Jump to content

Rivonia Trial

From Wikipedia, the free encyclopedia

The Rivonia Trial was a trial that took place in apartheid-era South Africa between 9 October 1963 and 12 June 1964, after a group of anti-apartheid activists were arrested on Liliesleaf Farm in Rivonia. The farm had been the secret location for meetings of uMkhonto we Sizwe (MK), the newly-formed armed wing of the African National Congress.[1] The trial took place in Pretoria at the Palace of Justice and the Old Synagogue and led to the imprisonment of Nelson Mandela, Walter Sisulu, Govan Mbeki, Ahmed Kathrada, Denis Goldberg, Raymond Mhlaba, Elias Motsoaledi, Andrew Mlangeni.[2][3] Many were convicted of sabotage and sentenced to life.[4][5][6]


The Rivonia Trial took its name from Rivonia, a suburb of Johannesburg. Various people and groups, including the African National Congress and Communist Party of South Africa, had been using Liliesleaf Farm, owned by Arthur Goldreich, as a hideout. Nelson Mandela moved onto the farm in October 1961 and evaded security police while masquerading as a gardener and cook called David Motsamayi. He was arrested on 5 August 1962 without the farm having been discovered.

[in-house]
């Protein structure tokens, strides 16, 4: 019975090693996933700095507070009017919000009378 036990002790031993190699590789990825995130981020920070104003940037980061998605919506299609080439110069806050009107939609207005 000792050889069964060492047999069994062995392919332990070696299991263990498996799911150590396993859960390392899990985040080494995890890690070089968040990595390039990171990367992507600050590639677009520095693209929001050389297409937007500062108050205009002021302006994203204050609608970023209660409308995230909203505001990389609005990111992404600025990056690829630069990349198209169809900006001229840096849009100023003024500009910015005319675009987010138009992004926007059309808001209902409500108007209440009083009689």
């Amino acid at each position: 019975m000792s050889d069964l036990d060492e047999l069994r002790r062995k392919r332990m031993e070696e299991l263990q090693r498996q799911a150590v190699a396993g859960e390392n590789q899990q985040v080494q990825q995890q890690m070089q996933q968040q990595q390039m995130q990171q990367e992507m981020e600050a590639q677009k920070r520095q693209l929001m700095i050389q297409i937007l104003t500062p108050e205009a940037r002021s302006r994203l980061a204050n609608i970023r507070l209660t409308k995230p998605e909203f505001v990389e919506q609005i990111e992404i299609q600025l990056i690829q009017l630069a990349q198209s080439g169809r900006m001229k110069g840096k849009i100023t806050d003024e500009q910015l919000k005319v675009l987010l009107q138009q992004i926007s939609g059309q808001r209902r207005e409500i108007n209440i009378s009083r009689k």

On 11 July 1963, the farm was raided by the South African Police. Lionel Bernstein, Denis Goldberg, Arthur Goldreich, Bob Hepple, Abdulhay Jassat, Ahmed Kathrada, Govan Mbeki, Raymond Mhlaba, Andrew Mlangeni, Moosa Moolla, Elias Motsoaledi, Walter Sisulu and Harold Wolpe were all arrested by. They were detained under the General Law Amendment Act No 37 of 1963, which allowed for detention of up to ninety days. Other key leaders such as Oliver Tambo, Moses Kotane, Joe Slovo, Moses Mabhida, Stephen Dlamini, Joe Modise, Alfred Nzo, Wilton Mkwayi and others were not at the farm at the time of the arrests.

The thatched room at Liliesleaf Farm

The arrest of the MK high command members resulted in them being sentenced to life imprisonment, to others being arrested and to others going into exile.

Those arrested and those who stood trial[edit]

Arrested were:

Goldberg, Bernstein, Wolpe, Kantor, and Goldreich were Jewish South Africans; Hepple was of English descent on his father's side and Dutch and Jewish on his mother's;[7][8] Jassat, Kathrada, Moolla were Indian Muslims; Mandela, Mbeki and Mhlaba were Xhosa people; Motsoaledi and Mlangeni were Sothos and Sisulu was Xhosa (he had an English father and a Xhosa mother).[9]

The leaders who were prosecuted in the Rivonia Trial also included Mandela, who was in Pretoria Local prison,[10] where he was serving a five-year sentence for inciting workers to strike – trade unions were illegal for black workers – and leaving the country illegally.